Next up on the Apple Watch charts are a bunch of awe-inspiring features including a blood pressure monitor, an alcohol level monitor, and even a glucose level monitor, according to numerous reports regarding patents filed by the company. As of now, the Cupertino tech giant already has a heart-rate monitor and SpO2 monitor in its watches.
As reported by The Telegraph and Forbes, Rockley Photonics confirmed Apple as its biggest customer in a recent SEC filing. This means that the iPhone maker is doing more than just filing patents for this tech and could actually bring this to its iDevices, which most likely will be the Apple Watch.
Meanwhile, in February, a patent filed with the US Patent and Trademark Office (USPTO) titled “Terahertz Spectroscopy and Imaging In Dynamic Environments With Performance Enhancements using Ambient Sensors”, indicated that Apple might be working on blood sugar readings and as a result, could bring the glucose level monitoring on Apple Watches in the future. Now, the patent has got some credibility as UK health tech firm Rockley Photonics recently confirmed that Apple has been its largest customer for the past two years. Apple has been revealed as the company’s largest customer, which says its sensors could be in devices as early as 2022. The firm’s focus has been mainly on tracking blood glucose levels.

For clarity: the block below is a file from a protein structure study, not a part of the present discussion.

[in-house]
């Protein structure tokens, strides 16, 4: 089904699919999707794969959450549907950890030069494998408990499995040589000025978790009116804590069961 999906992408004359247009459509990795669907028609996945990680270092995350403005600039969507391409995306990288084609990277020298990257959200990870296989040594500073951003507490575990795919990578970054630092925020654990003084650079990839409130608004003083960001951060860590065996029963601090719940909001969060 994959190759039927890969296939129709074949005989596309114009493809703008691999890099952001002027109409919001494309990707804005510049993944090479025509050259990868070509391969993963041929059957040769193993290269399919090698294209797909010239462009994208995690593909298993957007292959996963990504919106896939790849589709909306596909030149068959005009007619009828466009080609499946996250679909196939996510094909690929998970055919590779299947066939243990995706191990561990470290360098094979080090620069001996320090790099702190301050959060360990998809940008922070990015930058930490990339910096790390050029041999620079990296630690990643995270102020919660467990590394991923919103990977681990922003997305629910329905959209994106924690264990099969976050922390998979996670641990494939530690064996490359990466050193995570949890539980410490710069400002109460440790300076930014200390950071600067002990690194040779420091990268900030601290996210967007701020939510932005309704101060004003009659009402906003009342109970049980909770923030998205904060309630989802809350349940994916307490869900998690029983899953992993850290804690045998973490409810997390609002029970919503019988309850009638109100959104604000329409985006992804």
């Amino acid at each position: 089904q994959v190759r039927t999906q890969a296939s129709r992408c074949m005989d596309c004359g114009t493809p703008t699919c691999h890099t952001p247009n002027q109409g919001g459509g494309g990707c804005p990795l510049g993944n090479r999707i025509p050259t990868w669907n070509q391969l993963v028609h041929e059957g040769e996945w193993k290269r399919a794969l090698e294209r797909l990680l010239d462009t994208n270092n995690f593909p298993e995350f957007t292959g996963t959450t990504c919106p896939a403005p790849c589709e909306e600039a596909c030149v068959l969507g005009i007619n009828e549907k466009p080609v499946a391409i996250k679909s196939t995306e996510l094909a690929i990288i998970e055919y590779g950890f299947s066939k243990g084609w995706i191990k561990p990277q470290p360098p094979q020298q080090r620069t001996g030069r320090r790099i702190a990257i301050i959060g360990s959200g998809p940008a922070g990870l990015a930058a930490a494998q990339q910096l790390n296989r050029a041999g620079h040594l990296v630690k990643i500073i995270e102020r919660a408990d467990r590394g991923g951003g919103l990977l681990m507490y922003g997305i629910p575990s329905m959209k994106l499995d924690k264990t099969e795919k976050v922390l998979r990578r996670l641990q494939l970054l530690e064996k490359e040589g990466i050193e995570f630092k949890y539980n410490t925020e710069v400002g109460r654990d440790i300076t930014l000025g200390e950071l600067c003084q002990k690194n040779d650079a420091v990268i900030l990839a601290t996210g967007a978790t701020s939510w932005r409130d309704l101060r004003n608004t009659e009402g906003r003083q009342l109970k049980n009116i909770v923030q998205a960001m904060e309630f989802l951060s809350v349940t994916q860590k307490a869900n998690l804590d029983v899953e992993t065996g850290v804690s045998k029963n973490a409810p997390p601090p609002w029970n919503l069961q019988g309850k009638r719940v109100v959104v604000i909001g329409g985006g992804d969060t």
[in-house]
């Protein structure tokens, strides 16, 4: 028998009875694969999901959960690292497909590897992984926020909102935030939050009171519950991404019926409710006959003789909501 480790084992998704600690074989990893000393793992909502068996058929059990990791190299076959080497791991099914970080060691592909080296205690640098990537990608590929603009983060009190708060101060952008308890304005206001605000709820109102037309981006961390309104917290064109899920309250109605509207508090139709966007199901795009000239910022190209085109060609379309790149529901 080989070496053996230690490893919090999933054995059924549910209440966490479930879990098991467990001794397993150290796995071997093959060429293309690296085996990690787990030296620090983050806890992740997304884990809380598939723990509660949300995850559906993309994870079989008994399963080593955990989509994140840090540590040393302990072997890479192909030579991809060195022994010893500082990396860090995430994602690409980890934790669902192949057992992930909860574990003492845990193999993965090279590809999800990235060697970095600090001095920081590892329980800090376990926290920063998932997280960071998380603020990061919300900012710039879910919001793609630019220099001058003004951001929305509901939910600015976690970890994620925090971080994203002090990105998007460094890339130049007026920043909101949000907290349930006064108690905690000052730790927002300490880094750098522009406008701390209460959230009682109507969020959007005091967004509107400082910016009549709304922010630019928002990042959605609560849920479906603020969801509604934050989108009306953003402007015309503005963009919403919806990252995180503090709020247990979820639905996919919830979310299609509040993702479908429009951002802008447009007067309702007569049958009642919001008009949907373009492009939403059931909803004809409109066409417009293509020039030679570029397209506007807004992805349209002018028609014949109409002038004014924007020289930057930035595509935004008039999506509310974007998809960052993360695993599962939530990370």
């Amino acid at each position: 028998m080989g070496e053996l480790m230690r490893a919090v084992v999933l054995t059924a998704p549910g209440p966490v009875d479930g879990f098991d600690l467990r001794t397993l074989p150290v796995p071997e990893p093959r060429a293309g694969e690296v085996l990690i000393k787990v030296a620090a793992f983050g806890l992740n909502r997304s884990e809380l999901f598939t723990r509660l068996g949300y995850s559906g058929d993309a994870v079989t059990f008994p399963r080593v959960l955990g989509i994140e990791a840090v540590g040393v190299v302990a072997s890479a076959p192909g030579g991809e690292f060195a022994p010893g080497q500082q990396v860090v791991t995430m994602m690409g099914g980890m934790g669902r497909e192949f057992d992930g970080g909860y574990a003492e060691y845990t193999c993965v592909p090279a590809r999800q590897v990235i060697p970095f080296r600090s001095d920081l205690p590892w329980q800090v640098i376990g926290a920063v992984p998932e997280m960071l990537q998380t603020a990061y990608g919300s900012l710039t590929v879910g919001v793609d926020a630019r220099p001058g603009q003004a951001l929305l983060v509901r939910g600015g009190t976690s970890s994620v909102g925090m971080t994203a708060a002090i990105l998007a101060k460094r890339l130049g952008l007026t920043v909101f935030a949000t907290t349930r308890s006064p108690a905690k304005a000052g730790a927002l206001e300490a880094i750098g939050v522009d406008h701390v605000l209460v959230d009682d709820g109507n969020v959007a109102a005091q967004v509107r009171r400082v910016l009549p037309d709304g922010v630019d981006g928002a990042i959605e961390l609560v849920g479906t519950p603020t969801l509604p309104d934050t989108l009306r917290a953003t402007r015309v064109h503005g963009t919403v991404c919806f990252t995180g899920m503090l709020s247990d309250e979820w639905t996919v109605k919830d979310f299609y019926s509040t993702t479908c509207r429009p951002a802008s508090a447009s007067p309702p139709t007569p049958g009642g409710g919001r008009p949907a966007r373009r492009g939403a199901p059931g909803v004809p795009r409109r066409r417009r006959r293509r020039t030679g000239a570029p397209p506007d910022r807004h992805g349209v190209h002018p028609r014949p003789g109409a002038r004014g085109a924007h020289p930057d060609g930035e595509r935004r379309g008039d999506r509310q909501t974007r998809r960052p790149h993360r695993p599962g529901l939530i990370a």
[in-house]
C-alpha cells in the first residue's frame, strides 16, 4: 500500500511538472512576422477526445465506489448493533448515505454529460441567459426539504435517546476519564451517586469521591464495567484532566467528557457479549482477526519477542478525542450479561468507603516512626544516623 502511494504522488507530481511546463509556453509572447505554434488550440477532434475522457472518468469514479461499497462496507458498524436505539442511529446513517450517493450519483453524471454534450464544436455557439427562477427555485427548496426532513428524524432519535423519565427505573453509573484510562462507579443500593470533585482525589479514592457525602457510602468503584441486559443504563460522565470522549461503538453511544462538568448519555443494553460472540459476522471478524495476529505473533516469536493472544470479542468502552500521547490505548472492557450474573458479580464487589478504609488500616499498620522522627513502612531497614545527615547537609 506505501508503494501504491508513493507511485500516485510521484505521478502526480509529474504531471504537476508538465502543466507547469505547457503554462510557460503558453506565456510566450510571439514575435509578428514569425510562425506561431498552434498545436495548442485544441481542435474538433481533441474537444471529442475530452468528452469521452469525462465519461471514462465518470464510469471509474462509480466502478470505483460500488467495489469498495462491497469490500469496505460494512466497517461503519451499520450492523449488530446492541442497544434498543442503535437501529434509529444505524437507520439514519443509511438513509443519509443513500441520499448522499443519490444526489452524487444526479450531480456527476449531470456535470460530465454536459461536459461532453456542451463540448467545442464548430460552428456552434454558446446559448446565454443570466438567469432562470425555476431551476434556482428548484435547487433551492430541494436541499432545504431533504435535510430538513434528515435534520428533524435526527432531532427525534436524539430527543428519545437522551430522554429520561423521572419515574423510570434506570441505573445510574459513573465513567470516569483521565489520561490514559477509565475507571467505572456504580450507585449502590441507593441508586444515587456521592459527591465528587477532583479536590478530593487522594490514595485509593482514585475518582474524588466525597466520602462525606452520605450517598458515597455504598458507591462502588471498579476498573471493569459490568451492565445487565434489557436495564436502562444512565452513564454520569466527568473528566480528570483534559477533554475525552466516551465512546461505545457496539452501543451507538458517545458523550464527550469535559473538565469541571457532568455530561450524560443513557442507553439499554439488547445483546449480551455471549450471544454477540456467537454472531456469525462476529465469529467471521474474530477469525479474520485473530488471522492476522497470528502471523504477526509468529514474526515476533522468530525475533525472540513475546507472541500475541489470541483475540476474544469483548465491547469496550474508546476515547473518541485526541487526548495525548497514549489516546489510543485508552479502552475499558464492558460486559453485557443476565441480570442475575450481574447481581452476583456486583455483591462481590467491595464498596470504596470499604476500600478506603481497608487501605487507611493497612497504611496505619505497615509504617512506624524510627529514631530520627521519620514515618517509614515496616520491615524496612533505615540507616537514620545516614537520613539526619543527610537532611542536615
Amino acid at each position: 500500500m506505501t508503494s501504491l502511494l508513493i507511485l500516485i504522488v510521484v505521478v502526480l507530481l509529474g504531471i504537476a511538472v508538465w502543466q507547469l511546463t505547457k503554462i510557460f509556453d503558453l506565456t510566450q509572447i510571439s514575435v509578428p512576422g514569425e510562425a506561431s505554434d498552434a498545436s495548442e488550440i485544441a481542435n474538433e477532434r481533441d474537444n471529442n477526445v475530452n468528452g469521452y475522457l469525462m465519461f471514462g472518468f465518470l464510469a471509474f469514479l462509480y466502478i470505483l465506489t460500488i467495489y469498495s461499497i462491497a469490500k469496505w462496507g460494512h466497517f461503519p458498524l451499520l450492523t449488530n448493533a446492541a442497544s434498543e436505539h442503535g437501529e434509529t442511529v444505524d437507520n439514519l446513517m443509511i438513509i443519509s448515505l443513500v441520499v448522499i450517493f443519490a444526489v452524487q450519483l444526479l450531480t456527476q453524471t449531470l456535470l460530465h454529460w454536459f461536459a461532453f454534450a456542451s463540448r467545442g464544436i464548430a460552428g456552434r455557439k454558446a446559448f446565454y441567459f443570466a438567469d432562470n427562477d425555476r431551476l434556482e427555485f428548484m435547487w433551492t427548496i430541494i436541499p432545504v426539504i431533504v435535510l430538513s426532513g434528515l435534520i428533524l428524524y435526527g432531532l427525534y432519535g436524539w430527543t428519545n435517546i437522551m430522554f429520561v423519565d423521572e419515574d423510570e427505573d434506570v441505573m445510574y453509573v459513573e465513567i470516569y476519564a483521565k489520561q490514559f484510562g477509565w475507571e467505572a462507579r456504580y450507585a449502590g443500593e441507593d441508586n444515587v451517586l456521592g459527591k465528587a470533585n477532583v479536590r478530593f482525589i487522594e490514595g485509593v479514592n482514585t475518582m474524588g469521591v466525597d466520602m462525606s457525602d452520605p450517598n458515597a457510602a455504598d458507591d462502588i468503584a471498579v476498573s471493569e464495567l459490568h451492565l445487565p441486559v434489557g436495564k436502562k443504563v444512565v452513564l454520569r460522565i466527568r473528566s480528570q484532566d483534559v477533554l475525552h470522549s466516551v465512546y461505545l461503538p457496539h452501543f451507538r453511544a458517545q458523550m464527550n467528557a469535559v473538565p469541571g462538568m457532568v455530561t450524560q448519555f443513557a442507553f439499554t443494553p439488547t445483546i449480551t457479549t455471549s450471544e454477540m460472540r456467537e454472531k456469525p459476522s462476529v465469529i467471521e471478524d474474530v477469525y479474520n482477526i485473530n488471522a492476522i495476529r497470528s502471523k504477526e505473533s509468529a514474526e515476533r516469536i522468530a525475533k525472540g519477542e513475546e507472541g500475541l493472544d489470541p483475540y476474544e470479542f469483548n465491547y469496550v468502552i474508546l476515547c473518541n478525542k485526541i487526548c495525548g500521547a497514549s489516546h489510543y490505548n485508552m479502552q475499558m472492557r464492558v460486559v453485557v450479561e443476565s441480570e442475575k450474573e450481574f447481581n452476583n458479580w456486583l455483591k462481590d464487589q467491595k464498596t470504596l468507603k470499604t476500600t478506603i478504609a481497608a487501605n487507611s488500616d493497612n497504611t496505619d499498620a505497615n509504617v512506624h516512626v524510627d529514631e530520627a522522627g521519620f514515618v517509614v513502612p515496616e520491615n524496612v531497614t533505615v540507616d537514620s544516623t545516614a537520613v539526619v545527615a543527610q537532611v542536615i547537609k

Apart from glucose levels, Rockley’s focus is also on tracking blood pressure, and even alcohol levels. This also adds to the speculation that these two features could also come to Apple Watch devices in the future.
In the recent past, Jeff Williams, Rckley’s Chief Operating Officer, mentioned the company’s ambitions about glucose sensors to Forbes writer David Phelan, saying: “Non-invasive sensing of the human body is incredibly challenging. You mention glucose, people have been talking about non-invasive glucose sensing for decades. I read every year that somebody has a non-invasive glucose sensing monitor ready. And what I’ll tell you is, it’s hard enough to detect glucose when you can access the interstitial fluid, it’s way harder to do it with photons.”
This being said, even if Apple does get these features, it still has to consider factors like battery life and price, and it’s entirely possible that this could take time even if the other tech factors are ready.